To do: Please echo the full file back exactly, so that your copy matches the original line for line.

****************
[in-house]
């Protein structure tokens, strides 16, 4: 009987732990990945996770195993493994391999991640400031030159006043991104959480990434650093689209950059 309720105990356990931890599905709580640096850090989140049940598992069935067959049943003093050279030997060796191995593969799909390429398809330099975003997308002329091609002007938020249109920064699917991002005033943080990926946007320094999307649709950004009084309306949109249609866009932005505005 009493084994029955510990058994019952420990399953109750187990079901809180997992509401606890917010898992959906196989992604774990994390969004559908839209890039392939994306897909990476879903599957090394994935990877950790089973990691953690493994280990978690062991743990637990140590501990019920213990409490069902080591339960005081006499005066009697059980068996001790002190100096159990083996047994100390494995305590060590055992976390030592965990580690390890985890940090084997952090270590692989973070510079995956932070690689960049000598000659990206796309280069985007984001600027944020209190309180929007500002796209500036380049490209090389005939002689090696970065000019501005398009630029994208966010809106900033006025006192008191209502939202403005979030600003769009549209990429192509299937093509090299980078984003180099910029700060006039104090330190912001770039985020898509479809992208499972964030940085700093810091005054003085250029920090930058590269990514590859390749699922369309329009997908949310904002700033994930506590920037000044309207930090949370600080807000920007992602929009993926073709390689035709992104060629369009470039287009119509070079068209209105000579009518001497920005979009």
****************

[in-house]
């Protein structure tokens, strides 16, 4: 009987732990990945996770195993493994391999991640400031030159006043991104959480990434650093689209950059 309720105990356990931890599905709580640096850090989140049940598992069935067959049943003093050279030997060796191995593969799909390429398809330099975003997308002329091609002007938020249109920064699917991002005033943080990926946007320094999307649709950004009084309306949109249609866009932005505005 009493084994029955510990058994019952420990399953109750187990079901809180997992509401606890917010898992959906196989992604774990994390969004559908839209890039392939994306897909990476879903599957090394994935990877950790089973990691953690493994280990978690062991743990637990140590501990019920213990409490069902080591339960005081006499005066009697059980068996001790002190100096159990083996047994100390494995305590060590055992976390030592965990580690390890985890940090084997952090270590692989973070510079995956932070690689960049000598000659990206796309280069985007984001600027944020209190309180929007500002796209500036380049490209090389005939002689090696970065000019501005398009630029994208966010809106900033006025006192008191209502939202403005979030600003769009549209990429192509299937093509090299980078984003180099910029700060006039104090330190912001770039985020898509479809992208499972964030940085700093810091005054003085250029920090930058590269990514590859390749699922369309329009997908949310904002700033994930506590920037000044309207930090949370600080807000920007992602929009993926073709390689035709992104060629369009470039287009119509070079068209209105000579009518001497920005979009």